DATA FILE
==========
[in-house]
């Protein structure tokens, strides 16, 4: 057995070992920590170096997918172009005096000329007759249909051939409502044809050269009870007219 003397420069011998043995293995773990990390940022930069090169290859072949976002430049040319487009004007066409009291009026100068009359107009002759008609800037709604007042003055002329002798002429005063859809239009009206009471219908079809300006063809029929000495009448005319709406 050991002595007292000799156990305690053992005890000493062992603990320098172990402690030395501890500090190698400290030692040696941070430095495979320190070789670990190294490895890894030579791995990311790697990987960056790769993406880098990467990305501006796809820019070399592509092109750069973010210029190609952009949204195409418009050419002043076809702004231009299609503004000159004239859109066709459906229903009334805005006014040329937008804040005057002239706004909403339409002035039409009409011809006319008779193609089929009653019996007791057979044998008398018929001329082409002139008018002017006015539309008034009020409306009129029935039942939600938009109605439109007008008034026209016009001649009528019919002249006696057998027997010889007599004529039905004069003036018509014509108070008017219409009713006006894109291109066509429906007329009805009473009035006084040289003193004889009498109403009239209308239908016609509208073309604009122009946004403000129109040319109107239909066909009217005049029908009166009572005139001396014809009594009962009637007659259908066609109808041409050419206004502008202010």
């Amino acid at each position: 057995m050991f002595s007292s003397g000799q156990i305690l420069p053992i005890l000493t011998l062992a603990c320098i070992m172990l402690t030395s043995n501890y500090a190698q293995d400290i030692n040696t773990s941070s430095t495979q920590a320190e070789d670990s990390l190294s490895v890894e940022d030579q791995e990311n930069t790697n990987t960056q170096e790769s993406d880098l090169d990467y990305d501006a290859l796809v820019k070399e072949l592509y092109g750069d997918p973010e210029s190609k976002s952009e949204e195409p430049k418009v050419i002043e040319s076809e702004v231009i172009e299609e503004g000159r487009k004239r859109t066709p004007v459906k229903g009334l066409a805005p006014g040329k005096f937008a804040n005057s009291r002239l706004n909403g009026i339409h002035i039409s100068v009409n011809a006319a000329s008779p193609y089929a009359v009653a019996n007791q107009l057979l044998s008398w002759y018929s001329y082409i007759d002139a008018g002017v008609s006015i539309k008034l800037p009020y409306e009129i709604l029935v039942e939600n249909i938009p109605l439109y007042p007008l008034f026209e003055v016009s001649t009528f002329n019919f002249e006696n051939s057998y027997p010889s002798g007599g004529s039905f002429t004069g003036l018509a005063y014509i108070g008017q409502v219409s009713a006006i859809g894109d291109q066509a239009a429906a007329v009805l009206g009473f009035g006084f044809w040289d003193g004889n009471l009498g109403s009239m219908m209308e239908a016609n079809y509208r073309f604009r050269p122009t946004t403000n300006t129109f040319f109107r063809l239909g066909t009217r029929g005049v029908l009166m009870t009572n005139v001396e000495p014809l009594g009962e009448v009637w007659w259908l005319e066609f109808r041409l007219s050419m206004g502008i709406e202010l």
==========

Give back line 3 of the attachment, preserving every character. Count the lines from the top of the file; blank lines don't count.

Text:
């Amino acid at each position: 057995m050991f002595s007292s003397g000799q156990i305690l420069p053992i005890l000493t011998l062992a603990c320098i070992m172990l402690t030395s043995n501890y500090a190698q293995d400290i030692n040696t773990s941070s430095t495979q920590a320190e070789d670990s990390l190294s490895v890894e940022d030579q791995e990311n930069t790697n990987t960056q170096e790769s993406d880098l090169d990467y990305d501006a290859l796809v820019k070399e072949l592509y092109g750069d997918p973010e210029s190609k976002s952009e949204e195409p430049k418009v050419i002043e040319s076809e702004v231009i172009e299609e503004g000159r487009k004239r859109t066709p004007v459906k229903g009334l066409a805005p006014g040329k005096f937008a804040n005057s009291r002239l706004n909403g009026i339409h002035i039409s100068v009409n011809a006319a000329s008779p193609y089929a009359v009653a019996n007791q107009l057979l044998s008398w002759y018929s001329y082409i007759d002139a008018g002017v008609s006015i539309k008034l800037p009020y409306e009129i709604l029935v039942e939600n249909i938009p109605l439109y007042p007008l008034f026209e003055v016009s001649t009528f002329n019919f002249e006696n051939s057998y027997p010889s002798g007599g004529s039905f002429t004069g003036l018509a005063y014509i108070g008017q409502v219409s009713a006006i859809g894109d291109q066509a239009a429906a007329v009805l009206g009473f009035g006084f044809w040289d003193g004889n009471l009498g109403s009239m219908m209308e239908a016609n079809y509208r073309f604009r050269p122009t946004t403000n300006t129109f040319f109107r063809l239909g066909t009217r029929g005049v029908l009166m009870t009572n005139v001396e000495p014809l009594g009962e009448v009637w007659w259908l005319e066609f109808r041409l007219s050419m206004g502008i709406e202010l």